Moses said to the Lord: “Suppose the Egyptians hear about his – for by Your power You brought these people out of their country – and tell the people living in this country. They have heard that You, Lord, are with this people, and that You, Lord, show Yourself to them face to face; that Your cloud stands over them and that You go before them in a pillar of cloud by day and a pillar of fire by night. If You kill this people now as though it were one man, then the nations who have heard about You will say, ‘The Lord was not able to bring this people into the country which He had sworn to give them, and so He has slaughtered them in the desert.’ No, my Lord! Now is the time to assert Your power as You promised when You said earlier…”
(Nb 14:13-17)

All that entails journeying in hope and responsibility:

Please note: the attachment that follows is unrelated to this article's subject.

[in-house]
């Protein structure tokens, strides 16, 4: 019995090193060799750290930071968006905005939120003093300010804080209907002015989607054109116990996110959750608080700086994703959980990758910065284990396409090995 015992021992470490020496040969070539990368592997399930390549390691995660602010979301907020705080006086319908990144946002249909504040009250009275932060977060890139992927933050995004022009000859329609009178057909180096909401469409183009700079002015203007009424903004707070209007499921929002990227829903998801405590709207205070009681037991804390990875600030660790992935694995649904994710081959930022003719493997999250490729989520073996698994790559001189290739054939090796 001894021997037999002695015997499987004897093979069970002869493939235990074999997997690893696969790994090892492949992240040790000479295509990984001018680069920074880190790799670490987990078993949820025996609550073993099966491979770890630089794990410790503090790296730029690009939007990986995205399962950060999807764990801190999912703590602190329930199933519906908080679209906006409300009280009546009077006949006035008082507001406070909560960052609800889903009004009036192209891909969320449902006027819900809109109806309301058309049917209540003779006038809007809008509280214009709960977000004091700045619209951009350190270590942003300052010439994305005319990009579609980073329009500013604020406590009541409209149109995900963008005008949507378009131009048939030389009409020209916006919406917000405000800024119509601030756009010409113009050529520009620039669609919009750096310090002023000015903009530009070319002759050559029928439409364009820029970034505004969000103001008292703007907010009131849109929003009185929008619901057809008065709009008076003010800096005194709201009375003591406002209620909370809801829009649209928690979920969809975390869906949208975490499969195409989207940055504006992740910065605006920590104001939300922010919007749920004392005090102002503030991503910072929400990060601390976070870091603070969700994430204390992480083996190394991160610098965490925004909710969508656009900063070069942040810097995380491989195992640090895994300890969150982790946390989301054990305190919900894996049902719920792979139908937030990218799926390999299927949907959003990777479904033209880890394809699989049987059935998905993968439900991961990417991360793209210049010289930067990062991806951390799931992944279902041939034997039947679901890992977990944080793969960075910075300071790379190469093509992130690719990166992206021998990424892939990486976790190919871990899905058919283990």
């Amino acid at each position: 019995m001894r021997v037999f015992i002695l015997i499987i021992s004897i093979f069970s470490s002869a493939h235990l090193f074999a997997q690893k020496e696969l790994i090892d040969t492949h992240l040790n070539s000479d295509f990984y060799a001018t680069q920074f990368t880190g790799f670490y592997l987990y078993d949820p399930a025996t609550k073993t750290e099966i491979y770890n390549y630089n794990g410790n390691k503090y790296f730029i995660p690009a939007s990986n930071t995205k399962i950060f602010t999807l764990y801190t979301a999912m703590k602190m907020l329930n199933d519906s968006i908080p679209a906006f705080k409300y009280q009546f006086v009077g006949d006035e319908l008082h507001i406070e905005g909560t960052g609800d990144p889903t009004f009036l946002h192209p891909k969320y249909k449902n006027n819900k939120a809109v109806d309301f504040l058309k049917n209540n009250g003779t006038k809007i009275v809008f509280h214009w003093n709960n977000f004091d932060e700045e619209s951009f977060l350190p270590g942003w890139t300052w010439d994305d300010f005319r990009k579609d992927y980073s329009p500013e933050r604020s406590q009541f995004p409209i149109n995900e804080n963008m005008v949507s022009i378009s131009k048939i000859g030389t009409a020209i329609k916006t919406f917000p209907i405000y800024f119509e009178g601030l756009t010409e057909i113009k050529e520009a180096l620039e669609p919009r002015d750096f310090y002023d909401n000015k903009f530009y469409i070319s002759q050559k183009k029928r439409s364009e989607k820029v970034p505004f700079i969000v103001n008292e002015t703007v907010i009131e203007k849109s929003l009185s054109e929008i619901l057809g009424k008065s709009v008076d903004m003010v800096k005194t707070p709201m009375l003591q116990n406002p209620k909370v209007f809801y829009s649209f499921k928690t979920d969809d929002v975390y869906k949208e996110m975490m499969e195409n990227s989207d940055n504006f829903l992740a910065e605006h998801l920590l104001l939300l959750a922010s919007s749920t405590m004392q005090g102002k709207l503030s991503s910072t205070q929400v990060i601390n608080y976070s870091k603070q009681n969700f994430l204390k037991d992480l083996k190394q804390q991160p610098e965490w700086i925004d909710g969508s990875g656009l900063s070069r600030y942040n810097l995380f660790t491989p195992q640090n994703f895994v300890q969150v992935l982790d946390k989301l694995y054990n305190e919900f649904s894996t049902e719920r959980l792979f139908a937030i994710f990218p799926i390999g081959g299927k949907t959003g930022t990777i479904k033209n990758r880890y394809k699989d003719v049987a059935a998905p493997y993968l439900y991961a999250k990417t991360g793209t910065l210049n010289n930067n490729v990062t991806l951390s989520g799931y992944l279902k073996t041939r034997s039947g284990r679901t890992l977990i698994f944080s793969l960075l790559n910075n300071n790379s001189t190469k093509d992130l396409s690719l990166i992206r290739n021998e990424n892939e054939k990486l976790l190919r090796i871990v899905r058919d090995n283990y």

we are the ‘place’ where all that God can do for man can be met.
What greatness! And how great a joy!
It is indeed necessary to go out of Egypt,
out of each and every house of slavery,
and to start following Him,
with no setbacks,
for our sake and for the sake of all those who are still waiting to see,
to know,
to believe.


The Lord preceded them,
by day in a pillar of cloud to show them the way,
and by night in a pillar of fire to give them light,
so that they could march by day and by night.
The pillar of cloud never left its place ahead of the people during the day,
nor the pillar of fire during the night.
(Ex 13:21-22)

Cloud during the day, fire at night. They are either journeying in a luminous darkness or in a night light. It is never full day, it is never pitch darkness either:
this semi-darkness or, alternatively, semi-light, is the place where we can make use of our liberty. It is the place where we can take decisions, run risks, perceive, entrust ourselves, with courage and hope.
It is the place where we can walk as free men.

One does not need to know the way and maybe his destination; but he has to be free. Otherwise he will not be able to walk. One has to be free to be able to walk, free to go step by step, free to follow the way,